2. Moody Island Boater Pass: valid downstream from Moody Rapid (between the campground & Heritage Landing) and available for purchase at the self-pay kiosks ($2/per person/per day).
3. Heritage to Columbia Boater Pass: valid only from the Heritage Landing boat ramp out to the Columbia River and available for purchase at the self-pay kiosk at Heritage Landing boat ramp. ($1/per person/per day) Also, a $15 annual pass can be purchased at the park office.
Situated between two major rail lines, the sound of passing trains and their horns is common at Deschutes. For light sleepers, we recommend bringing a set of ear plugs.
2 motorcycles are included with with the cost of your site. A maximum of 4 motorcycles are allowed in each site. There is an extra vehicle charge for any motorcycles over 2 in your site.
Visit: https://www.blm.gov/sites/blm.gov/files/LD%20Rules_ver2.pdf for a complete list of rules.
The county burn ban will begin on May 24th.
Charcoal briquettes and gas fire rings will be allowed, but only in designated fire rings.
No back-country fires will be allowed after May 24th.
No. The horse trail use is by reservation only from March 1 until June 30. Horse Permits are available through the Oregon State Parks online store: https://store.oregonstateparks.org/ under "Tours/Events" and there is a reservation fee of $8 per horse. The trail is 22 miles round trip and open for use during daylight hours only. Overnight camping with horses is not permitted along the trail or at Deschutes State Park.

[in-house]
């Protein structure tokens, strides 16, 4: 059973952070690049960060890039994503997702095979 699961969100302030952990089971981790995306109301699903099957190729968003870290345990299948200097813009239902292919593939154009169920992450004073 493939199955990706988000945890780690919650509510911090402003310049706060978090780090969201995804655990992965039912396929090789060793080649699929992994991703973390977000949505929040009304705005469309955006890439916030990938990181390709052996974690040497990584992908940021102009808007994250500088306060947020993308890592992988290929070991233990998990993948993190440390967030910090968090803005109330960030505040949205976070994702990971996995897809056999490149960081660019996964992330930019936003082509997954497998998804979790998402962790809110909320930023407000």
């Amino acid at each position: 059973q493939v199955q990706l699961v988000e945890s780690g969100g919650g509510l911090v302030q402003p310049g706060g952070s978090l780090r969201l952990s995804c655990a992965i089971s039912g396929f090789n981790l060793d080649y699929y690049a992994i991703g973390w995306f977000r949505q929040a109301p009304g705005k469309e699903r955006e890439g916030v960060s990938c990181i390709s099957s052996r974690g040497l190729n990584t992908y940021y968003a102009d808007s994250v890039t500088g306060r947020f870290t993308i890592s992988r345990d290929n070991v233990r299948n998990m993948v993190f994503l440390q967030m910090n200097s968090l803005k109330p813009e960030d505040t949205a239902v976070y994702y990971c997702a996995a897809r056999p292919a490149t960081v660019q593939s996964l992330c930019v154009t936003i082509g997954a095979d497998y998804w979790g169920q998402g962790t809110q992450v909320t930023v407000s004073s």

Due to the fact that people have different taste in music, we allow music to be so loud as to be heard in your campsite, and not your neighbor's site.
Between 10pm and 7am (Quiet Hours) no music is allowed.
Yes- If you have over 50 people, want to use a public address system, selling of goods or services, event requiring structures, will limit public access, commercial filming, and anything that requires park staff to be present.The above list does not cover all the activities that would require a permit. The permit is called a special use permit and should be completed 30 days before arrival.
Acquired between 1963 and 1983 by purchase from various owners, transfer by the U. S. Army Corps of Engineers, and gifts of land from the Oregon Wildlife Heritage Foundation. The original tract for the area was 30 acres purchased in 1963 from the Columbia-Deschutes Power Company. This tract, with some of the later acquisitions, forms the developed portion of a riverside recreation complex. Adjoining the State Recreation Area is the Deschutes River Scenic Waterway. The lower Deschutes River from Pelton Dam to the Columbia River, some 104 river miles, was designated an Oregon Scenic Waterway in 1970. The purpose is to protect and enhance scenic, recreational, fish and wildlife values along the river while allowing public use of the river for boating, fishing and riverside camping. The Oregon Parks and Recreation Department manages the waterway in cooperation with Sherman and Wasco counties, U. S. Bureau of Land Management, Confederated Tribes of the Warm Springs Reservation, Oregon Fish and Wildlife Department, State Marine Board and Oregon State Police.
You are making a reservation to ride your horse on the Old Railbed Trail at Deschutes River State Recreation Area. There is a reservation fee of $8 per horse.